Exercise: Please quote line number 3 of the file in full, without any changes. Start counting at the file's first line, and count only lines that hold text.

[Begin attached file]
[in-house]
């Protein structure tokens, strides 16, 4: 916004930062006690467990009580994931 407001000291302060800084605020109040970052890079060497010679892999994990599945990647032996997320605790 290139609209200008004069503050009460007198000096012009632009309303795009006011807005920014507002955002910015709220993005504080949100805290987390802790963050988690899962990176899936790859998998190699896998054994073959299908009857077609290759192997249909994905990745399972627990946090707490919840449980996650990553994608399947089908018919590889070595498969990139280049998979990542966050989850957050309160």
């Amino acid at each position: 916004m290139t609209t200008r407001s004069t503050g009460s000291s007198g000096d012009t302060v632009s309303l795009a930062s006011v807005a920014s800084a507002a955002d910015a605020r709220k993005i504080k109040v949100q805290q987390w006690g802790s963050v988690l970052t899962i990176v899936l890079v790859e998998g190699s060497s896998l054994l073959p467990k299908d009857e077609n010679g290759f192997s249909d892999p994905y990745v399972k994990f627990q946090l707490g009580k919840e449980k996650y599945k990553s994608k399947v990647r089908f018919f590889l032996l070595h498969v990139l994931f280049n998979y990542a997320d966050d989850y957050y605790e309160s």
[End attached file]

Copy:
């Amino acid at each position: 916004m290139t609209t200008r407001s004069t503050g009460s000291s007198g000096d012009t302060v632009s309303l795009a930062s006011v807005a920014s800084a507002a955002d910015a605020r709220k993005i504080k109040v949100q805290q987390w006690g802790s963050v988690l970052t899962i990176v899936l890079v790859e998998g190699s060497s896998l054994l073959p467990k299908d009857e077609n010679g290759f192997s249909d892999p994905y990745v399972k994990f627990q946090l707490g009580k919840e449980k996650y599945k990553s994608k399947v990647r089908f018919f590889l032996l070595h498969v990139l994931f280049n998979y990542a997320d966050d989850y957050y605790e309160s």